Exercise 1.7. Show that for the Thue-Morse substitution, Ωσ =
ΩT .
(2) The Fibonacci substitution is σ(a) = b, σ(b) = ab. The substitution
matrix is
0 1
1 1
, whose Perron-Frobenius eigenvalue equals the golden
mean τ = (1 +

5)/2. The corresponding left- and right-eigenvectors
are L = (1, τ ) and R =
. As with the Thue-Morse sequence, there
is a fixed point of
built from the seed b.a. To get a tiling, we take
the a-tile to have length 1 and the b-tile to have length τ . On average,
there are τ b-tiles for every a-tile. This shows that there are no periodic
tilings in Ωσ, since the ratio of a to b-tiles in a periodic tiling would
have to be rational.
(3) The period-doubling substitution has σ(a) = bb, σ(b) = ab. The matrix
0 1
2 1
, with λP
= 2, L = (1, 1) and R =
. Once again, a fixed
point of
can be built from the seed b.a
There is a map from the Thue-Morse tiling space to the period-
doubling tiling space. If a Thue-Morse tile is preceded by a tile of the
same type, replace it with a period-doubling a tile. If it is preceded by
a tile of the opposite type, replace it with a period-doubling b tile.
Exercise 1.8. Let ΩT
and ΩP
denote the Thue-Morse and period-
doubling substitution tiling spaces, respectively, and let f : ΩT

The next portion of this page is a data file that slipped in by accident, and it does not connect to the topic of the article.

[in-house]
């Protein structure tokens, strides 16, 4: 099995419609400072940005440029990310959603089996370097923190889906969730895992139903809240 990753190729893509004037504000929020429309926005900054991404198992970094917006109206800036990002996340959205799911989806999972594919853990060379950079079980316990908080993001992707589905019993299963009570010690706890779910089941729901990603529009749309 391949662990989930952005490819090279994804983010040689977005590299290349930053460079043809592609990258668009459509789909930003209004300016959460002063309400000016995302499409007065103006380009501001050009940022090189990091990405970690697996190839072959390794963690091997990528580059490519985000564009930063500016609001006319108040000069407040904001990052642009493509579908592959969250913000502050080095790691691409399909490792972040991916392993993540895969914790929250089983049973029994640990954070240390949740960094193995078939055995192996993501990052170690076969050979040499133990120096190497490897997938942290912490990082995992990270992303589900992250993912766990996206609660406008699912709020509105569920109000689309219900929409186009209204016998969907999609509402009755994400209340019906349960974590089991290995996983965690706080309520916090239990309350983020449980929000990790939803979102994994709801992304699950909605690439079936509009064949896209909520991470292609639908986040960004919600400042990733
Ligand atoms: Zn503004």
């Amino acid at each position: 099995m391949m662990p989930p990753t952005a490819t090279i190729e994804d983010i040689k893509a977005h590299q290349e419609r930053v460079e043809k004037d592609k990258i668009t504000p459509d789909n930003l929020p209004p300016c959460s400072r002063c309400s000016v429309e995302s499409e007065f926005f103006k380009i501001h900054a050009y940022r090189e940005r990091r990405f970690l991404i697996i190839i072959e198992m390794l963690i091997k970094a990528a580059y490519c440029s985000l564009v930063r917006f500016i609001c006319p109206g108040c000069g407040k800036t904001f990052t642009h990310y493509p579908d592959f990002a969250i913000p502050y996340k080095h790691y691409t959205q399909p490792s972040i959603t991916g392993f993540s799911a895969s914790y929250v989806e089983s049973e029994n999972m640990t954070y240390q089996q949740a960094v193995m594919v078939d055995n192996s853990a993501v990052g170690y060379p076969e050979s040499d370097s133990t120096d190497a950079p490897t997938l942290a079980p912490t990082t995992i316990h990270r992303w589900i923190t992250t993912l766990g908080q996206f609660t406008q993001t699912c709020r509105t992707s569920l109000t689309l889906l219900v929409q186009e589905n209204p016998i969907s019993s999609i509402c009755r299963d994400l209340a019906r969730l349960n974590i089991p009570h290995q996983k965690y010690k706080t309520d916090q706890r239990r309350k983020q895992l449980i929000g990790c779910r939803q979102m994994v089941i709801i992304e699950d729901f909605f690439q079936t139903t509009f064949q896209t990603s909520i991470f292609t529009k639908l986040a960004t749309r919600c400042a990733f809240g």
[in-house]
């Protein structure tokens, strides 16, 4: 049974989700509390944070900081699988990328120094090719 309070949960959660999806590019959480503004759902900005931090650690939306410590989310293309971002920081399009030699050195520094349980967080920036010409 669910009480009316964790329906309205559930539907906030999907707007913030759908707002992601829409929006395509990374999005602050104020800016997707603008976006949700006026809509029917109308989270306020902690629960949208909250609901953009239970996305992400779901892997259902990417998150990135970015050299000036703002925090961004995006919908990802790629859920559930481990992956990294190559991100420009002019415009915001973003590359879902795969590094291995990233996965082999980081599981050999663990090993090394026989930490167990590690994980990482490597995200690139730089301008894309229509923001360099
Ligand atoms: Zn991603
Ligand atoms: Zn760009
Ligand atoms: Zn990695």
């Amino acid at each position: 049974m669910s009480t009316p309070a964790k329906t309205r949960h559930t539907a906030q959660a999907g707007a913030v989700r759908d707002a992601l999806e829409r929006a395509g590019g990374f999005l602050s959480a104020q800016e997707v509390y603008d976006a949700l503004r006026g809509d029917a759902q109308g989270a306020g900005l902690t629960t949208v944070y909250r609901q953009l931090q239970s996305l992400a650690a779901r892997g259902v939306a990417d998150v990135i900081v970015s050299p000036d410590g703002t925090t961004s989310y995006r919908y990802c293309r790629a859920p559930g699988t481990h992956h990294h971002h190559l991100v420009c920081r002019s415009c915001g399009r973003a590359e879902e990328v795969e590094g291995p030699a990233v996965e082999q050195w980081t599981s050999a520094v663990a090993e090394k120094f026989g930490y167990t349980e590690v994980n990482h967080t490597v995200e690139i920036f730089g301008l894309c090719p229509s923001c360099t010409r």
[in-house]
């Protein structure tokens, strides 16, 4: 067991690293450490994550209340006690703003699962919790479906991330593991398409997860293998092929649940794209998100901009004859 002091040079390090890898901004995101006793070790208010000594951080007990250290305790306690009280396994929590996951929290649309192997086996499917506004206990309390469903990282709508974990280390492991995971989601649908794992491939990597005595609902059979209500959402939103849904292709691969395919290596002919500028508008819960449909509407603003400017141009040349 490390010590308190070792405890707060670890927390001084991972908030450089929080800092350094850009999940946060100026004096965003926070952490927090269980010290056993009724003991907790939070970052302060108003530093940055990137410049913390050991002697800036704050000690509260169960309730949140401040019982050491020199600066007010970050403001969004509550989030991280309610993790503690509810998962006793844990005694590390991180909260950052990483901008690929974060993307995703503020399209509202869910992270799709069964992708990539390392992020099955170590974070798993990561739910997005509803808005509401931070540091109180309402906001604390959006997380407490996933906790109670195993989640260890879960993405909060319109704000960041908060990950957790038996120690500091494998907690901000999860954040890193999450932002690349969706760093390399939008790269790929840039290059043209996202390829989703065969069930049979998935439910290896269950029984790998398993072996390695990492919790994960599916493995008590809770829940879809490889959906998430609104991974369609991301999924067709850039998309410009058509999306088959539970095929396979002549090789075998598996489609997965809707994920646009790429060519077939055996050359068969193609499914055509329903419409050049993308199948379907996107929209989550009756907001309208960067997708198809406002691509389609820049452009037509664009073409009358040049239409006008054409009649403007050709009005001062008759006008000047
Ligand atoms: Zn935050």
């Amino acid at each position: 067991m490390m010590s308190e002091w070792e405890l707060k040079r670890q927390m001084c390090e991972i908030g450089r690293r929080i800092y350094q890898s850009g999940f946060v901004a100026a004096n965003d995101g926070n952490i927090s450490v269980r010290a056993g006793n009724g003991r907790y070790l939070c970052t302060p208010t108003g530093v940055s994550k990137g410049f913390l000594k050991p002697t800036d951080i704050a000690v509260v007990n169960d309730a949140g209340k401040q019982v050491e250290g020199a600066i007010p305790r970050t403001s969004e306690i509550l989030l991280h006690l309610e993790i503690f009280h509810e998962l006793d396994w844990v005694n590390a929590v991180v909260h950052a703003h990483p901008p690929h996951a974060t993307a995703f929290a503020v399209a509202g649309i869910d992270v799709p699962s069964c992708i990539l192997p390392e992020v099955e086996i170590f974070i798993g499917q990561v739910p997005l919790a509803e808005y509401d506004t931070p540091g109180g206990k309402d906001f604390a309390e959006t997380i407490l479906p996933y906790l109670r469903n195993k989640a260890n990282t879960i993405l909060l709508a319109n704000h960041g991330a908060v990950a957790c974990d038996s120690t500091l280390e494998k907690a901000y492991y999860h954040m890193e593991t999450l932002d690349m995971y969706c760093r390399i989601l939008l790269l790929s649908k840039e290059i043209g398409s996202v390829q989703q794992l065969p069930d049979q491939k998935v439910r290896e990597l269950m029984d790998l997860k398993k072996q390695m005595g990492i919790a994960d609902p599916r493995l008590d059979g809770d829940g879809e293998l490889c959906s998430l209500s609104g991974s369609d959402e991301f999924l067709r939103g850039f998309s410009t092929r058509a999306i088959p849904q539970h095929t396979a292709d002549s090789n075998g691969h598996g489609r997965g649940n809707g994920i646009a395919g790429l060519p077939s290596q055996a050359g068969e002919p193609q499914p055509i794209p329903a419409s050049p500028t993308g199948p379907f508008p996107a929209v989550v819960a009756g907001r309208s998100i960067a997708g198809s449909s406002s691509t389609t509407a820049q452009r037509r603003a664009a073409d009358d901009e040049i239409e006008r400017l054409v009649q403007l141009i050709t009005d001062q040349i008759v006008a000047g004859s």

as above. Show that f intertwines the two substitutions. That is, σP
f =
f σT
. Use this fact to show that f is a 2:1 cover of ΩP
by ΩT
A brief digression into history. Substitution sequences were studied at
length long before aperiodic tilings became fashionable. Thue invented the
Thue-Morse sequence in the late 1800s, and Morse reinvented it in the 1930s
to prove properties of geodesics on Riemann surfaces. Traditionally, the
central object of study wasn’t the space of sequences, but rather a particular
sequence that was fixed by some power of the substitution. The sequence
space could then be recovered from this fixed point by taking its orbit under
a shift map, and then taking the completion of that orbit in a metric that
is similar to our tiling metric.
Substitution tilings in higher dimensions. A substitution in one
dimension is combinatorial replace each letter with a word. In higher di-
mensions, we must also consider the geometry of the tiles. Given a stretching
factor λ 1, a substitution is an operation that
(1) Stretches each tile by a linear factor λ, and
(2) Replaces each stretched tile by a cluster of (ordinary-sized) tiles, as in
Figure 1.10. As before, these clusters are called supertiles (of order 1).
The substitution matrix is as before, and Mij gives the number of i-tiles
in a substituted j-tile. The left-eigenvector L = (L1, . . . , Lk) specifies their
volumes of the different tile types, but has no information about their shapes.
Previous Page Next Page